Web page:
After cresting the climb I rolled back out to the Tourist Road and continued on my merry way toward Olinda before turning left onto Mountain Highway at Sassafras. I flew down the 1 in 20 and turned around at The Basin keen to pump some more climbing into the legs. As I reached the bottom I noticed another rider just starting the ascent so when I began the climb I tried to catch up to him for a bit of company on the way up. I pushed hard for the first 500m or so, trying to bridge the gap, but he was moving just a little too fast for me and I didn’t fancy hitting the red zone just for a bit of company.
On the way down I had decided that I wouldn’t time myself up the climb, instead settling on a sustained, controlled ascent to work on my endurance, but after the initial pursuit I found myself tapping out a nice rhythm. I managed to sit at around 19km/h for the first few kilometres before cursing the fact that I hadn’t started the old stopwatch. I felt stronger on the climb than I have felt in a long time and I reckon I could have gone close to my PB of 19 minutes 30 had I been going for it.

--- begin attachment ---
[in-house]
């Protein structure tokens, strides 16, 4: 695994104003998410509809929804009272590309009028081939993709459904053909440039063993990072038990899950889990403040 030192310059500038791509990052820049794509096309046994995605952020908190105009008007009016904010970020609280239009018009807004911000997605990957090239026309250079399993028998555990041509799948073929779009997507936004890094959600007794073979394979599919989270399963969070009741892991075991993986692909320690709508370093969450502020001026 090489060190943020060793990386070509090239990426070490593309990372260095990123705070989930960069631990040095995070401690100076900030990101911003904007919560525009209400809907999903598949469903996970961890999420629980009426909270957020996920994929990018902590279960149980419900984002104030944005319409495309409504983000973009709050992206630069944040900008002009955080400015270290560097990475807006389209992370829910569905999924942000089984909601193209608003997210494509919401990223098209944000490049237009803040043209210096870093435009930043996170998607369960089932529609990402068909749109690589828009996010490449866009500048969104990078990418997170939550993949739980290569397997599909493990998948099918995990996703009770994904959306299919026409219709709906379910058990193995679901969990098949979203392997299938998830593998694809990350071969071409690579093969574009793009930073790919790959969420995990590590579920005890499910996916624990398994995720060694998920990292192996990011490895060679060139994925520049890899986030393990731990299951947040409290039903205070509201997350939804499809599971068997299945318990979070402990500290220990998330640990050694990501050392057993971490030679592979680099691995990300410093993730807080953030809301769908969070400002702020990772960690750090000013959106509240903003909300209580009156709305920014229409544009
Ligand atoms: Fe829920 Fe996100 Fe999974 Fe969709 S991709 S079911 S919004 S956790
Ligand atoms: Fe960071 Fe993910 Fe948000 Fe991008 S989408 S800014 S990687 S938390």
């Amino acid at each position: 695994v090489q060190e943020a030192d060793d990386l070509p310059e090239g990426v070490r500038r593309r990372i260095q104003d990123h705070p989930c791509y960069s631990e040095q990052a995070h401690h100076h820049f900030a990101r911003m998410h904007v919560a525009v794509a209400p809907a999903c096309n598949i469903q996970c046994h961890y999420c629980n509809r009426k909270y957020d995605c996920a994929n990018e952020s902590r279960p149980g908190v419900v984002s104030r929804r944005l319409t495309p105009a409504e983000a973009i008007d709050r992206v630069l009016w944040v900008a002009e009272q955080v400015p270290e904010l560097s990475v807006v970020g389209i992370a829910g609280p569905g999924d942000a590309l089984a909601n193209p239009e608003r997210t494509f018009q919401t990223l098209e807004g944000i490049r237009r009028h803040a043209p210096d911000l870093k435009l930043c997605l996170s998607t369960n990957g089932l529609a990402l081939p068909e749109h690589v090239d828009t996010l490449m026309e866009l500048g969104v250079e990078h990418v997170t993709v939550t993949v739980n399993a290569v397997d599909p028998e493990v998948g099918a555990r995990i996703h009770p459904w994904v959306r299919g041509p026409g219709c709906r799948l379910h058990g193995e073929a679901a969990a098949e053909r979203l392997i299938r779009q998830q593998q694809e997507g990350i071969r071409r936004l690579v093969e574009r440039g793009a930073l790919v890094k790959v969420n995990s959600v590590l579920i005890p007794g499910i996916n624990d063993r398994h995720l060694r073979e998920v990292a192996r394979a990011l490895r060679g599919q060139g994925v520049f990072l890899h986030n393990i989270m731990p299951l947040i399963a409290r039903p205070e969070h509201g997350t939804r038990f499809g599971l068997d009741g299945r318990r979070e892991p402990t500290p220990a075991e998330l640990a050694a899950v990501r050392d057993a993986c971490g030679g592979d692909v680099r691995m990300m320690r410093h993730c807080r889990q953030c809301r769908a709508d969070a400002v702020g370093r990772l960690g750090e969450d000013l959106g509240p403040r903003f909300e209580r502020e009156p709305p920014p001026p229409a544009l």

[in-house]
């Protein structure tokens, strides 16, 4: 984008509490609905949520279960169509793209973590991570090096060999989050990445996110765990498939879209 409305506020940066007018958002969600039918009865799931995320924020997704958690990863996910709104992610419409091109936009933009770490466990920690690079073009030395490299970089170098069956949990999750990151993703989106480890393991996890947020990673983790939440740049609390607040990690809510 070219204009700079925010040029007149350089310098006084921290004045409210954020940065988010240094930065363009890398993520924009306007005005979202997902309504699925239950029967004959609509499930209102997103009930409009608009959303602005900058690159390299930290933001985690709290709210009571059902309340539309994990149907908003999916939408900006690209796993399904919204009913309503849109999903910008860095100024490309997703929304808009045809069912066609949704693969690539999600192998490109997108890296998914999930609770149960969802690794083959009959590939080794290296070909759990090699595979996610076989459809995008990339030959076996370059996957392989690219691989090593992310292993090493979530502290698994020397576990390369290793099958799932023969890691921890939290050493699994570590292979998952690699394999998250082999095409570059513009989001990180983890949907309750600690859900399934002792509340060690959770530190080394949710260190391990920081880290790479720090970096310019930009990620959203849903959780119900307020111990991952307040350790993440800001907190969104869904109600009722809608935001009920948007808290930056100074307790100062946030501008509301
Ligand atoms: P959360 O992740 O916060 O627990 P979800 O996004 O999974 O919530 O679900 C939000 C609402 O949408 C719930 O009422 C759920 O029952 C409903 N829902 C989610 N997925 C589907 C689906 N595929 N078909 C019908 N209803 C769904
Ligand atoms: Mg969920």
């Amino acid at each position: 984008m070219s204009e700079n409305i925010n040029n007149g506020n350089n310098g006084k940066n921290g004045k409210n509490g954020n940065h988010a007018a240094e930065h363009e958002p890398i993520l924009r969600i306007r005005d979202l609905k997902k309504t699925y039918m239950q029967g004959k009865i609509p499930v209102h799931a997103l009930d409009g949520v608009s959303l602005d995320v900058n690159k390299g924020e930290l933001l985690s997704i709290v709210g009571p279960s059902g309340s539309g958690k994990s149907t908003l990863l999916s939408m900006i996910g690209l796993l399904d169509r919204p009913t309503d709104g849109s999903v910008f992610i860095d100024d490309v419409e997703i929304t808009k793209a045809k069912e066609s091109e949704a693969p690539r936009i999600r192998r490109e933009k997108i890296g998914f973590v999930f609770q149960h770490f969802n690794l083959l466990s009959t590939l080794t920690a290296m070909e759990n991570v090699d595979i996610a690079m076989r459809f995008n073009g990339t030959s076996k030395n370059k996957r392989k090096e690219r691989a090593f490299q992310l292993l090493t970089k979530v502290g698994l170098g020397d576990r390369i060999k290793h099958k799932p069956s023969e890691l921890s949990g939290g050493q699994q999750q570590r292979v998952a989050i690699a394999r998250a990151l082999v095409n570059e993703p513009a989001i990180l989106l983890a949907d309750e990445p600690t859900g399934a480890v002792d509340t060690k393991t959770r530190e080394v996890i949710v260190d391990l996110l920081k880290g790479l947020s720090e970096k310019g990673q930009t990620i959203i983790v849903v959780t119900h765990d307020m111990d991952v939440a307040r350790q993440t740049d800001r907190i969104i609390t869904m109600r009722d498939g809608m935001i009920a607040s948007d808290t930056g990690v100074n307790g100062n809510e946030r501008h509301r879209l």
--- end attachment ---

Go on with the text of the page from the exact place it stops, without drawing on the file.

Getting to Sassafras with fresh legs and plenty of energy I turned left and pushed toward Olinda. It’s amazing how fit and strong I’m feeling at the moment, as compared to a few months ago, and it’s a pretty good feeling. After cruising through Olinda I took the left-hander toward Sky High and climbed the last few kilometres until I reached the summit.
I don’t think I’ll ever get sick of riding to Sky High. There’s something very satisfying about being able to look out over Melbourne and see the city, the bay (on a clear day) and my home suburb of Eltham. It gives you a perspective of how far you’ve come and just how sprawled out Melbourne actually is.
I grabbed a Powerade and a few biscuits, refilled the water bottles and then I was on my way. I rolled down Ridge Road and then, at Inverness Road, I took a right turn. I was still feeling really strong and a quick jaunt down and up Inverness Road seemed like a good idea. It’s a pretty short climb with a nice flat section in the middle but when it climbs, it really climbs. I found myself just grinding away steadily and when I reached the climb’s final section, which has a maximum gradient of close to 20%, I found myself well inside single-figure territory on the ol’ speedo.